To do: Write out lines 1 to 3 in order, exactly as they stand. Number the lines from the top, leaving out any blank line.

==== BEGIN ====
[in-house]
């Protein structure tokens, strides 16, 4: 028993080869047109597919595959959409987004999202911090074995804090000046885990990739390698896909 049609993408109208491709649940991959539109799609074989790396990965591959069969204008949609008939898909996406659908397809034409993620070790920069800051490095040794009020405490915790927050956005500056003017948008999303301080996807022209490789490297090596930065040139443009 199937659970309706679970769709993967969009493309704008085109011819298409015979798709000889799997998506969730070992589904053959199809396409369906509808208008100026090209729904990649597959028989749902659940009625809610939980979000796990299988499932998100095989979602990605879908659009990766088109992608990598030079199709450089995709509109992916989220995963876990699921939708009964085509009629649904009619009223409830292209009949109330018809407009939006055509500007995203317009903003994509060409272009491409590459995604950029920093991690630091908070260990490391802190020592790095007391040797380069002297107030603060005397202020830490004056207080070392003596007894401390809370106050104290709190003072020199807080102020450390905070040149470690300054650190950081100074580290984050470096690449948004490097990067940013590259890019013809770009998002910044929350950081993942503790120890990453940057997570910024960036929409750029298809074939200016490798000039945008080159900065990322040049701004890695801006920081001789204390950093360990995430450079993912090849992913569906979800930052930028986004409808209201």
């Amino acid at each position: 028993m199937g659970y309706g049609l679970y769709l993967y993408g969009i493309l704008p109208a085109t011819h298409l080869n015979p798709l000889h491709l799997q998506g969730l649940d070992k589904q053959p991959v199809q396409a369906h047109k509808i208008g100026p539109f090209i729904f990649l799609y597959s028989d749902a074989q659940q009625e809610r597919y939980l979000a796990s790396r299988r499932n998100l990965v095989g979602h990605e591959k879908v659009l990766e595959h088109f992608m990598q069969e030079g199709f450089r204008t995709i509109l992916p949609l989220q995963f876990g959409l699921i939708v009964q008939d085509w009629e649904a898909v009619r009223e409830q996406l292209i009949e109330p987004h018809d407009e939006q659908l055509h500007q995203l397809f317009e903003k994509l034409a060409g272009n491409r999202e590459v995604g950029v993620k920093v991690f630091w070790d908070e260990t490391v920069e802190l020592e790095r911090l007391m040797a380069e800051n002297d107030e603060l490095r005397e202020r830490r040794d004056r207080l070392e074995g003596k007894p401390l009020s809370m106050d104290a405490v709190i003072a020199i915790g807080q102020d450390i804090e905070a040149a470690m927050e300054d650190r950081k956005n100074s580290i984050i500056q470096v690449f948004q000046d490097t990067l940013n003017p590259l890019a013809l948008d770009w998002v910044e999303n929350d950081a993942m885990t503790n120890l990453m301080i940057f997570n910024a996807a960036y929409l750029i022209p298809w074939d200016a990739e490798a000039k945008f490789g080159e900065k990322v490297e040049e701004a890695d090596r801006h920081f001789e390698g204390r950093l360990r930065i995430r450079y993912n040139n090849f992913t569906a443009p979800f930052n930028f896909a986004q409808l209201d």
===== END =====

[in-house]
């Protein structure tokens, strides 16, 4: 028993080869047109597919595959959409987004999202911090074995804090000046885990990739390698896909 049609993408109208491709649940991959539109799609074989790396990965591959069969204008949609008939898909996406659908397809034409993620070790920069800051490095040794009020405490915790927050956005500056003017948008999303301080996807022209490789490297090596930065040139443009 199937659970309706679970769709993967969009493309704008085109011819298409015979798709000889799997998506969730070992589904053959199809396409369906509808208008100026090209729904990649597959028989749902659940009625809610939980979000796990299988499932998100095989979602990605879908659009990766088109992608990598030079199709450089995709509109992916989220995963876990699921939708009964085509009629649904009619009223409830292209009949109330018809407009939006055509500007995203317009903003994509060409272009491409590459995604950029920093991690630091908070260990490391802190020592790095007391040797380069002297107030603060005397202020830490004056207080070392003596007894401390809370106050104290709190003072020199807080102020450390905070040149470690300054650190950081100074580290984050470096690449948004490097990067940013590259890019013809770009998002910044929350950081993942503790120890990453940057997570910024960036929409750029298809074939200016490798000039945008080159900065990322040049701004890695801006920081001789204390950093360990995430450079993912090849992913569906979800930052930028986004409808209201």
């Amino acid at each position: 028993m199937g659970y309706g049609l679970y769709l993967y993408g969009i493309l704008p109208a085109t011819h298409l080869n015979p798709l000889h491709l799997q998506g969730l649940d070992k589904q053959p991959v199809q396409a369906h047109k509808i208008g100026p539109f090209i729904f990649l799609y597959s028989d749902a074989q659940q009625e809610r597919y939980l979000a796990s790396r299988r499932n998100l990965v095989g979602h990605e591959k879908v659009l990766e595959h088109f992608m990598q069969e030079g199709f450089r204008t995709i509109l992916p949609l989220q995963f876990g959409l699921i939708v009964q008939d085509w009629e649904a898909v009619r009223e409830q996406l292209i009949e109330p987004h018809d407009e939006q659908l055509h500007q995203l397809f317009e903003k994509l034409a060409g272009n491409r999202e590459v995604g950029v993620k920093v991690f630091w070790d908070e260990t490391v920069e802190l020592e790095r911090l007391m040797a380069e800051n002297d107030e603060l490095r005397e202020r830490r040794d004056r207080l070392e074995g003596k007894p401390l009020s809370m106050d104290a405490v709190i003072a020199i915790g807080q102020d450390i804090e905070a040149a470690m927050e300054d650190r950081k956005n100074s580290i984050i500056q470096v690449f948004q000046d490097t990067l940013n003017p590259l890019a013809l948008d770009w998002v910044e999303n929350d950081a993942m885990t503790n120890l990453m301080i940057f997570n910024a996807a960036y929409l750029i022209p298809w074939d200016a990739e490798a000039k945008f490789g080159e900065k990322v490297e040049e701004a890695d090596r801006h920081f001789e390698g204390r950093l360990r930065i995430r450079y993912n040139n090849f992913t569906a443009p979800f930052n930028f896909a986004q409808l209201d």